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Oklahoma passes law banning abortion

A bill has been passed that makes abortion punishable with up to 10 years in prison in some of the most restrictive legislation to date.

Oliver Povey
Update:
FILE PHOTO: A doctor does an ultrasound on a patient from Austin, Texas, before her surgical abortion at Trust Women clinic in Oklahoma City, U.S., December 6, 2021. Picture taken December 6, 2021. REUTERS/Evelyn Hockstein/File Photo
EVELYN HOCKSTEINREUTERS

Last Tuesday, the Oklahoma House of Representatives gave its final legislative approval to a near-total ban on abortion, with the only exceptions being for medical emergencies. The bill, named Senate Bill 612, makes abortion a felony with penalties of up to 10 years in prison for those who perform the procedure.

With little discussion and no debate, the Republican-controlled House voted 70-14 to send the bill to Republican Governor Kevin Stitt. At this stage the ban is a formality, Stitt has said in the past that he will sign any legislation that limits abortion that comes his way.

Republican state Rep. Jim Olsen, the bill’s principal House author, told CNN that he believes “rape and incest is a horrible crime” and though the baby is conceived in a “horrible situation,” it “still has a right to life.”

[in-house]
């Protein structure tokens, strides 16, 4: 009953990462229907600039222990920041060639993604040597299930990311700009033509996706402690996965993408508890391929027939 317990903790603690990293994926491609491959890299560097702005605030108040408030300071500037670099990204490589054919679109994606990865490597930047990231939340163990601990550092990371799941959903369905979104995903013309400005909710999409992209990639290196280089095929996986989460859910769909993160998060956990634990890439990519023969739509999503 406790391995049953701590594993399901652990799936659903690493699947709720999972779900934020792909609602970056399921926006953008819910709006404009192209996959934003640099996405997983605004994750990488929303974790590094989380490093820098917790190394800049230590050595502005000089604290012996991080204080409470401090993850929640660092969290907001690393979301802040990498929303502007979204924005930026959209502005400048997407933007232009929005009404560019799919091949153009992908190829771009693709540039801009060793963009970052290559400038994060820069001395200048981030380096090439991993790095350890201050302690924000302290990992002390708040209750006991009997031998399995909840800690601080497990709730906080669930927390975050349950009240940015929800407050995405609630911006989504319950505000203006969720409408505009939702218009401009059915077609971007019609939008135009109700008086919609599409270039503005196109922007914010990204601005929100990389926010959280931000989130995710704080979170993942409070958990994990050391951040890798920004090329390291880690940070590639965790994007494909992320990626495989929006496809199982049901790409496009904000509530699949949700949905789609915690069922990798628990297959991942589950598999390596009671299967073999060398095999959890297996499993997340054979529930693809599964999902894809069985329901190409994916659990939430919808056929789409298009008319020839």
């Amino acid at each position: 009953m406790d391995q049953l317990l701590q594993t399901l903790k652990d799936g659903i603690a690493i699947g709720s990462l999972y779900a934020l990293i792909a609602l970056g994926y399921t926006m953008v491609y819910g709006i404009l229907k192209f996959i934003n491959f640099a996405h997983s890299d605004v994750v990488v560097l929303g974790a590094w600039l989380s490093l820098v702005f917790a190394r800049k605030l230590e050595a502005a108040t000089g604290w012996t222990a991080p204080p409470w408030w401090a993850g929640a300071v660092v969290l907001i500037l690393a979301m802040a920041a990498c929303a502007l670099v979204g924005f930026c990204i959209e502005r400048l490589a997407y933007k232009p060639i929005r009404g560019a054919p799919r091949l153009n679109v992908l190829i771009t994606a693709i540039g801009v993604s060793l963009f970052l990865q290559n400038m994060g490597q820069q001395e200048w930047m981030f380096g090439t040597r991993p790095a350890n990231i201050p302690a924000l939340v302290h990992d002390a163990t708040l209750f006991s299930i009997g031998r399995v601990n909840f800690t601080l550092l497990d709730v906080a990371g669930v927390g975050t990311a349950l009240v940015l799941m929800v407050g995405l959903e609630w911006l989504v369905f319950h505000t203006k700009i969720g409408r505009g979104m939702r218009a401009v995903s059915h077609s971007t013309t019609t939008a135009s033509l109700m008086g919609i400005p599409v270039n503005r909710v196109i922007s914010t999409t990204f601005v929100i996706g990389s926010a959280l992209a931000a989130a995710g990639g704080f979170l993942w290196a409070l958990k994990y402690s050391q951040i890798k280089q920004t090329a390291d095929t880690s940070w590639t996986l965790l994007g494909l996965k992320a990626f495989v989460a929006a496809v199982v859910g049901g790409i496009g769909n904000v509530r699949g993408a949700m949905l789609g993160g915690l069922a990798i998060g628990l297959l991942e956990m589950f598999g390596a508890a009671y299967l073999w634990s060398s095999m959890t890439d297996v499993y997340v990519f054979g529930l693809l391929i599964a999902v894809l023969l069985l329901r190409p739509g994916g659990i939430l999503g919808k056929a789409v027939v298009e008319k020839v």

A legal challenge to the law is expected and the process comes as the US Supreme Court, which has a conservative majority, is considering reducing abortion rights that have been in force for almost 50 years thanks to ‘Roe v. Wade’.

Anti-abortion laws increase in the United States

Similar anti-abortion bills have been passed in other conservative states in recent years, but they have been stopped by the courts due to their unconstitutionality.

However, the Supreme Court’s position has given hope to Republicans, as the highest court has allowed the new restrictions on abortion in Texas . The new Texas law is one of the most restrictive in the US, as it prohibits abortion once supposed cardiac activity is detected, generally around six weeks of pregnancy, with no exceptions in cases of rape or incest. The scientific support is tenuous at best but that hasn’t stopped Republican lawmakers.

On December 1, the Supreme Court heard oral arguments in the case ‘Dobbs v. Jackson Women’s Health Organization’ , which focuses on a Mississippi anti-abortion law that bans almost all abortions after 15 weeks. The fact that the Court decided to hear this case and that the highest court has a 6-3 anti-abortion majority, sends a strong and worrying signal that access to abortion may be seriously restricted in 2022.

“Oklahomans could face a future where they would have no place left in their state to go to seek this basic health care,” said the group Planned Parenthood Action Fund in a news release.

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